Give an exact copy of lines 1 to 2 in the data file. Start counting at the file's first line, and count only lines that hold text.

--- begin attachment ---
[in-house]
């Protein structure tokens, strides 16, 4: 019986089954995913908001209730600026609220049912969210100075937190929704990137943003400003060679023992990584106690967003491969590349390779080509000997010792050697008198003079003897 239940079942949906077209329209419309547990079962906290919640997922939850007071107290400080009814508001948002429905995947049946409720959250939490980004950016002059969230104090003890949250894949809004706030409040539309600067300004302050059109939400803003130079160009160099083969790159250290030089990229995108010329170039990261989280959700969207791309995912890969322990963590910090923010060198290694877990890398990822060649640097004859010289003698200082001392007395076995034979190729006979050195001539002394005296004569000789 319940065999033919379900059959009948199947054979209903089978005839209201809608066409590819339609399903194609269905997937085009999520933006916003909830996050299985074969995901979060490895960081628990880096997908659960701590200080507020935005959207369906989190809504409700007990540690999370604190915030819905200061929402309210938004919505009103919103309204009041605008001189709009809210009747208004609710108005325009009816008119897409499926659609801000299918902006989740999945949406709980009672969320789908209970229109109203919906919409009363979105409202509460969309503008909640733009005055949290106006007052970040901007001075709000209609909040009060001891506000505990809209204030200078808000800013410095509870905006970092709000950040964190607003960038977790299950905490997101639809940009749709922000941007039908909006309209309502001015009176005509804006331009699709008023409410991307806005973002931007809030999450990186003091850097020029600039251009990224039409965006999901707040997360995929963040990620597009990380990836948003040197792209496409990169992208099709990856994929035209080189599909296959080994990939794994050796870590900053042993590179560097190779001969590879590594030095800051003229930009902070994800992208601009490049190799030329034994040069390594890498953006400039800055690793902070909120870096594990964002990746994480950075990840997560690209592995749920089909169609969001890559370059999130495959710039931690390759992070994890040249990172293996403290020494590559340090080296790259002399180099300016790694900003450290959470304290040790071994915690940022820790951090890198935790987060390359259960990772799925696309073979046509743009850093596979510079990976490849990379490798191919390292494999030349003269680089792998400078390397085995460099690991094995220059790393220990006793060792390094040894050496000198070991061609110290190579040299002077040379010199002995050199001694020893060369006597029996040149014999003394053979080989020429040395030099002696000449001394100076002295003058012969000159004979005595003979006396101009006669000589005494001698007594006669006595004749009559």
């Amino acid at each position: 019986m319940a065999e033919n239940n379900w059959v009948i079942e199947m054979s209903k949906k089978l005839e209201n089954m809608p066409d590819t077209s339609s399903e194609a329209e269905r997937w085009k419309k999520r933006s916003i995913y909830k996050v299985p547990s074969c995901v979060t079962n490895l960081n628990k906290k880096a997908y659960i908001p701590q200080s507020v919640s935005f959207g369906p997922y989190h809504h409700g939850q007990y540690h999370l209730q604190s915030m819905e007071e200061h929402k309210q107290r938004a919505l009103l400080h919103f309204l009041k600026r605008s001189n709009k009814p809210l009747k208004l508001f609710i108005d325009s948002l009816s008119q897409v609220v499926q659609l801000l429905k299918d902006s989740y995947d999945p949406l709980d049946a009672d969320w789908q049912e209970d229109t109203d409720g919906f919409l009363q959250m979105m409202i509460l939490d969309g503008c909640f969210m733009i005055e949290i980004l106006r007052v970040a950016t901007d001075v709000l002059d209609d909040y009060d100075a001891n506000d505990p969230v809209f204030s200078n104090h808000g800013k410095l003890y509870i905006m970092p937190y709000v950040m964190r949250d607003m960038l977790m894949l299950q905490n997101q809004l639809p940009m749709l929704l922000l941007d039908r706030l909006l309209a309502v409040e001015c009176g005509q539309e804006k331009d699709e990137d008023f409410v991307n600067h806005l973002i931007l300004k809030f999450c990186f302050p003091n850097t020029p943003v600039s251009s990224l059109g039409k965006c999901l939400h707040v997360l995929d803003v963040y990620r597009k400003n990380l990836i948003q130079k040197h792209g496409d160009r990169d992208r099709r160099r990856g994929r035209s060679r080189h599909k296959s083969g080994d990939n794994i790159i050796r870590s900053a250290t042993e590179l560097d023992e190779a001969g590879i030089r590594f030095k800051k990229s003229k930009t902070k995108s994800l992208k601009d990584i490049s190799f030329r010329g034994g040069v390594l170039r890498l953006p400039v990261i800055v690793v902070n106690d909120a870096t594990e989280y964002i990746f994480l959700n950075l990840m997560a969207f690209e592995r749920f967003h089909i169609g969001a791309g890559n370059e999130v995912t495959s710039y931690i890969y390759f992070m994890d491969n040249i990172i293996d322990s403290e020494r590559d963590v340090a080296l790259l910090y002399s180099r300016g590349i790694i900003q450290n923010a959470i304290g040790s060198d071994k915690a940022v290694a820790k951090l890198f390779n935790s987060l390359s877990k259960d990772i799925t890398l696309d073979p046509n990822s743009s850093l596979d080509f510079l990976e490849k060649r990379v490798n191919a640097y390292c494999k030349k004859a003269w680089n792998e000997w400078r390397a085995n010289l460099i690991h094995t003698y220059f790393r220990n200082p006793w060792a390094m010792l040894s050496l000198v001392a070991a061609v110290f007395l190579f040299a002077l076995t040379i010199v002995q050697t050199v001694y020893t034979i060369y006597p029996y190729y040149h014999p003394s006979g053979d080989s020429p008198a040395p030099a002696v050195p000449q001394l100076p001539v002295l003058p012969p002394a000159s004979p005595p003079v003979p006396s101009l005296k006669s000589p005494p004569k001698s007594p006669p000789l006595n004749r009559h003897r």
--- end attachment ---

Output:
[in-house]
């Protein structure tokens, strides 16, 4: 019986089954995913908001209730600026609220049912969210100075937190929704990137943003400003060679023992990584106690967003491969590349390779080509000997010792050697008198003079003897 239940079942949906077209329209419309547990079962906290919640997922939850007071107290400080009814508001948002429905995947049946409720959250939490980004950016002059969230104090003890949250894949809004706030409040539309600067300004302050059109939400803003130079160009160099083969790159250290030089990229995108010329170039990261989280959700969207791309995912890969322990963590910090923010060198290694877990890398990822060649640097004859010289003698200082001392007395076995034979190729006979050195001539002394005296004569000789 319940065999033919379900059959009948199947054979209903089978005839209201809608066409590819339609399903194609269905997937085009999520933006916003909830996050299985074969995901979060490895960081628990880096997908659960701590200080507020935005959207369906989190809504409700007990540690999370604190915030819905200061929402309210938004919505009103919103309204009041605008001189709009809210009747208004609710108005325009009816008119897409499926659609801000299918902006989740999945949406709980009672969320789908209970229109109203919906919409009363979105409202509460969309503008909640733009005055949290106006007052970040901007001075709000209609909040009060001891506000505990809209204030200078808000800013410095509870905006970092709000950040964190607003960038977790299950905490997101639809940009749709922000941007039908909006309209309502001015009176005509804006331009699709008023409410991307806005973002931007809030999450990186003091850097020029600039251009990224039409965006999901707040997360995929963040990620597009990380990836948003040197792209496409990169992208099709990856994929035209080189599909296959080994990939794994050796870590900053042993590179560097190779001969590879590594030095800051003229930009902070994800992208601009490049190799030329034994040069390594890498953006400039800055690793902070909120870096594990964002990746994480950075990840997560690209592995749920089909169609969001890559370059999130495959710039931690390759992070994890040249990172293996403290020494590559340090080296790259002399180099300016790694900003450290959470304290040790071994915690940022820790951090890198935790987060390359259960990772799925696309073979046509743009850093596979510079990976490849990379490798191919390292494999030349003269680089792998400078390397085995460099690991094995220059790393220990006793060792390094040894050496000198070991061609110290190579040299002077040379010199002995050199001694020893060369006597029996040149014999003394053979080989020429040395030099002696000449001394100076002295003058012969000159004979005595003979006396101009006669000589005494001698007594006669006595004749009559």